## Laszlo Lovasz : An informal conversation.

- Gergen Lectures ( 298 Views )For the third Gergen Lecture, Professor Laszlo will offer an informal conversation with interested students and faculty. This may include answering questions regarding prior lectures, such as details and proofs. He may also state open problems.

## Christopher Hacon : Birational geometry in characteristic $p>5$

- Gergen Lectures ( 285 Views )After the recent exciting progress in understanding the geometry of algebraic varieties over the complex numbers, it is natural to try to understand the geometry of varieties over an algebraically closed field of characteristic $p>0$. Many technical issues arise in this context. Nevertheless, there has been much recent progress. In particular, the MMP was established for 3-folds in characteristic $p>5$ by work of Birkar, Hacon, Xu and others. In this talk we will discuss some of the challenges and recent progress in this active area.

## Nelia Charalambous : On the $L^p$ Spectrum of the Hodge Laplacian on Non-Compact Manifolds

- Geometry and Topology ( 271 Views )One of the central questions in Geometric Analysis is the interplay between the curvature of the manifold and the spectrum of an operator. In this talk, we will be considering the Hodge Laplacian on differential forms of any order $k$ in the Banach Space $L^p$. In particular, under sufficient curvature conditions, it will be demonstrated that the $L^p\,$ spectrum is independent of $p$ for $1\!\leq\!p\!\leq\! \infty.$ The underlying space is a $C^{\infty}$-smooth non-compact manifold $M^n$ with a lower bound on its Ricci Curvature and the Weitzenb\"ock Tensor. The further assumption on subexponential growth of the manifold is also necessary. We will see that in the case of Hyperbolic space the $L^p$ spectrum does in fact depend on $p.$ As an application, we will show that the spectrum of the Laplacian on one-forms has no gaps on certain manifolds with a pole and on manifolds that are in a warped product form. This will be done under weaker curvature restrictions than what have been used previously; it will be achieved by finding the $L^1$ spectrum of the Laplacian.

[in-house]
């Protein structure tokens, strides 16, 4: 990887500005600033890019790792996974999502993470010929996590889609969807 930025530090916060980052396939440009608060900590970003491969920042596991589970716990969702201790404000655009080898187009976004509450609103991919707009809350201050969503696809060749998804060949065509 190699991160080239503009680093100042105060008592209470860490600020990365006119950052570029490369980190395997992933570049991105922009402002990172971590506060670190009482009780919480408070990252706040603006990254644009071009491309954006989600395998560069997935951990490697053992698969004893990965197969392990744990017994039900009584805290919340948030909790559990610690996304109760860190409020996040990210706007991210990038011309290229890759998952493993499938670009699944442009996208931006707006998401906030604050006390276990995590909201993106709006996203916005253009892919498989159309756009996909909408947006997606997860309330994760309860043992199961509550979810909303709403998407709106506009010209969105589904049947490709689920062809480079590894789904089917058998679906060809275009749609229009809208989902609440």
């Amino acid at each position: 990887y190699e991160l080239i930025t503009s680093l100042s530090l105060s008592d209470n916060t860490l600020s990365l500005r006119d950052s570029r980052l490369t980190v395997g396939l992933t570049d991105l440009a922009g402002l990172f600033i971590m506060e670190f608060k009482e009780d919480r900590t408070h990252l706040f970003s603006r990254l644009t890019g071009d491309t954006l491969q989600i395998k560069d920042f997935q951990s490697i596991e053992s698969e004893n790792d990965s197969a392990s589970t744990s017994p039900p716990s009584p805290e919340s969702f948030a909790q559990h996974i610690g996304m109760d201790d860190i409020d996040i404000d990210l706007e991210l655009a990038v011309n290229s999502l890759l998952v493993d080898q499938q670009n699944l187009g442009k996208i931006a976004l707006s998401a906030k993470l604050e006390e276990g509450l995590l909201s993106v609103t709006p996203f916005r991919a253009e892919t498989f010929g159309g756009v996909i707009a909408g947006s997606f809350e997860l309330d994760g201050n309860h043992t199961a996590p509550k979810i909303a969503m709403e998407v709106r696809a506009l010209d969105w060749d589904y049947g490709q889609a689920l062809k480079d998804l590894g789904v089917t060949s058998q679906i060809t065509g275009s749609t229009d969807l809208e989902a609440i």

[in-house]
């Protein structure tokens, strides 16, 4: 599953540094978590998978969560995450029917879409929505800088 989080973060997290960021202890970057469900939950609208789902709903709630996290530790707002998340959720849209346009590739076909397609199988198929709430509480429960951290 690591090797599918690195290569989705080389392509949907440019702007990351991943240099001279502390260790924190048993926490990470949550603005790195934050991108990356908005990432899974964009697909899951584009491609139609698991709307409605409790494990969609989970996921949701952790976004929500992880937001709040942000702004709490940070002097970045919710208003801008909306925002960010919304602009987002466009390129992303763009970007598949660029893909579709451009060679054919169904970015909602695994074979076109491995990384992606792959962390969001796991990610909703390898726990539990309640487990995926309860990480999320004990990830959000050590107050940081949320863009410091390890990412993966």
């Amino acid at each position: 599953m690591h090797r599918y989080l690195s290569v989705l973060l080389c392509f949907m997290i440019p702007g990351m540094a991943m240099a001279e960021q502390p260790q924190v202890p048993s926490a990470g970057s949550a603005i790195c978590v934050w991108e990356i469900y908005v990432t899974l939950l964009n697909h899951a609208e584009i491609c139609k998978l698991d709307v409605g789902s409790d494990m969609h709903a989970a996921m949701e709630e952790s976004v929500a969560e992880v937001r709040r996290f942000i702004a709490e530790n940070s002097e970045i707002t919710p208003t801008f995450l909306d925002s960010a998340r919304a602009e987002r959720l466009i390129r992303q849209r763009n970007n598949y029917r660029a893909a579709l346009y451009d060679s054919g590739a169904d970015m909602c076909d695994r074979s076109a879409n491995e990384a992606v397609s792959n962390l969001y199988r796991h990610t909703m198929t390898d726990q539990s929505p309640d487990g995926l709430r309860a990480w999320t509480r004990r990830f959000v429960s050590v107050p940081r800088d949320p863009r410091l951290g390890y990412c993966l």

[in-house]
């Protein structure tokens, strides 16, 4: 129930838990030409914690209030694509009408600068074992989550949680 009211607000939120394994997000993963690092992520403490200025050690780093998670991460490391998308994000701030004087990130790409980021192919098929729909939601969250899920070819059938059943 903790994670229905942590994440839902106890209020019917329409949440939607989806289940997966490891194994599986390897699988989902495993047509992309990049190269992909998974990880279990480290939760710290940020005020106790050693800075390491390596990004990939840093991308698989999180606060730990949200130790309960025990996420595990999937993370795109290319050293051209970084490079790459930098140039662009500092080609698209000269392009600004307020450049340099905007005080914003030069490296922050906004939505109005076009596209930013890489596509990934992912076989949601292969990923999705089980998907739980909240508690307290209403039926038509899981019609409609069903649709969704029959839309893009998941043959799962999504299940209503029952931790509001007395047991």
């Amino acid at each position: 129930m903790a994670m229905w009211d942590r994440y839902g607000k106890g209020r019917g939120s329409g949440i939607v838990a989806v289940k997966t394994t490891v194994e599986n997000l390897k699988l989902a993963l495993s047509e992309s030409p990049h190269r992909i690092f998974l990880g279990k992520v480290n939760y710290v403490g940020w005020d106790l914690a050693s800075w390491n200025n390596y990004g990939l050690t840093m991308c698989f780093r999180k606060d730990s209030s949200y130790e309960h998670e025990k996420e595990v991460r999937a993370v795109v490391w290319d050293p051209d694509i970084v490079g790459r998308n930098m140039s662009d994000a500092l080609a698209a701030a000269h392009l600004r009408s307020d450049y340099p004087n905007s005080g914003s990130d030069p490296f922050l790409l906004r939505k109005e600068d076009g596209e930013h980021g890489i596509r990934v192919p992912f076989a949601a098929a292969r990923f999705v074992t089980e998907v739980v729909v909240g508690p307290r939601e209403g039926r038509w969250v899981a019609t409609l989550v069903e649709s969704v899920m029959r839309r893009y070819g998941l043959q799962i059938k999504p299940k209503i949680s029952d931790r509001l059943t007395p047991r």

## Max Xu : Random multiplicative functions and applications

- Probability ( 262 Views )Random multiplicative functions are probabilistic models for multiplicative arithmetic functions, such as Dirichlet characters or the Liouville function. In this talk, I will first quickly give an overview of the area, and then focus on some of the recent works on proving central limit theorems, connections to additive combinatorics, as well as some other deterministic applications. Part of the talk is based on joint work with Soundararajan, with Harper and Soundararajan (in progress) and with Angelo and Soundararajan (in progress).

## Sharon Lubkin : Notochord eccentricity and its relation to cell packing